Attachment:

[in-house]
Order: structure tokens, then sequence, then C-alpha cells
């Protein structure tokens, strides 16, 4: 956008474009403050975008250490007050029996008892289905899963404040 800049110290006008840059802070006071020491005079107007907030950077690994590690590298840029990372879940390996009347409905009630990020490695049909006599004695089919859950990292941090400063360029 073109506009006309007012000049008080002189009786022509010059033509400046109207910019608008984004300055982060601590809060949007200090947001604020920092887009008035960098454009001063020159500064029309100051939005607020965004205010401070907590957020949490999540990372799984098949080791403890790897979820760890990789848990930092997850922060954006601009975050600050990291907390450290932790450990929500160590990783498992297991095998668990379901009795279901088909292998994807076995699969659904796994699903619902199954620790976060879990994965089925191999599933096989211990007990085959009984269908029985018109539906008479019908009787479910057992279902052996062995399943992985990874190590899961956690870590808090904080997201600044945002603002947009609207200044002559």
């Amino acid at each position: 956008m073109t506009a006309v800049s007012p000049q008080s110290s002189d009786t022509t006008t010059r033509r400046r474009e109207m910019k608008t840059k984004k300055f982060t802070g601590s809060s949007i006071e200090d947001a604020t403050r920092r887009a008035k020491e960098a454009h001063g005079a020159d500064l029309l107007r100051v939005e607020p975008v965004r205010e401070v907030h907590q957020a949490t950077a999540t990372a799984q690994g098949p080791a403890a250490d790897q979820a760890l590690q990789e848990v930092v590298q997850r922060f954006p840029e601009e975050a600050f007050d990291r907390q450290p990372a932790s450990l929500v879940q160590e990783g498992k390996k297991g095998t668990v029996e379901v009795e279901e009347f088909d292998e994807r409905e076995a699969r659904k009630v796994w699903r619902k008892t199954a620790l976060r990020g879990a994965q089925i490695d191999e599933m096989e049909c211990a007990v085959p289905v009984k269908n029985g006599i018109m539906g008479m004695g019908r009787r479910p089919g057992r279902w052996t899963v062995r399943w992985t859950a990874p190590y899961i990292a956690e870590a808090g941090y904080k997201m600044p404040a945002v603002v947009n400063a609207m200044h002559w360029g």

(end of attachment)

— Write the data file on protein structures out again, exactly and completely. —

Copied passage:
[in-house]
Order: structure tokens, then sequence, then C-alpha cells
């Protein structure tokens, strides 16, 4: 956008474009403050975008250490007050029996008892289905899963404040 800049110290006008840059802070006071020491005079107007907030950077690994590690590298840029990372879940390996009347409905009630990020490695049909006599004695089919859950990292941090400063360029 073109506009006309007012000049008080002189009786022509010059033509400046109207910019608008984004300055982060601590809060949007200090947001604020920092887009008035960098454009001063020159500064029309100051939005607020965004205010401070907590957020949490999540990372799984098949080791403890790897979820760890990789848990930092997850922060954006601009975050600050990291907390450290932790450990929500160590990783498992297991095998668990379901009795279901088909292998994807076995699969659904796994699903619902199954620790976060879990994965089925191999599933096989211990007990085959009984269908029985018109539906008479019908009787479910057992279902052996062995399943992985990874190590899961956690870590808090904080997201600044945002603002947009609207200044002559």
């Amino acid at each position: 956008m073109t506009a006309v800049s007012p000049q008080s110290s002189d009786t022509t006008t010059r033509r400046r474009e109207m910019k608008t840059k984004k300055f982060t802070g601590s809060s949007i006071e200090d947001a604020t403050r920092r887009a008035k020491e960098a454009h001063g005079a020159d500064l029309l107007r100051v939005e607020p975008v965004r205010e401070v907030h907590q957020a949490t950077a999540t990372a799984q690994g098949p080791a403890a250490d790897q979820a760890l590690q990789e848990v930092v590298q997850r922060f954006p840029e601009e975050a600050f007050d990291r907390q450290p990372a932790s450990l929500v879940q160590e990783g498992k390996k297991g095998t668990v029996e379901v009795e279901e009347f088909d292998e994807r409905e076995a699969r659904k009630v796994w699903r619902k008892t199954a620790l976060r990020g879990a994965q089925i490695d191999e599933m096989e049909c211990a007990v085959p289905v009984k269908n029985g006599i018109m539906g008479m004695g019908r009787r479910p089919g057992r279902w052996t899963v062995r399943w992985t859950a990874p190590y899961i990292a956690e870590a808090g941090y904080k997201m600044p404040a945002v603002v947009n400063a609207m200044h002559w360029g």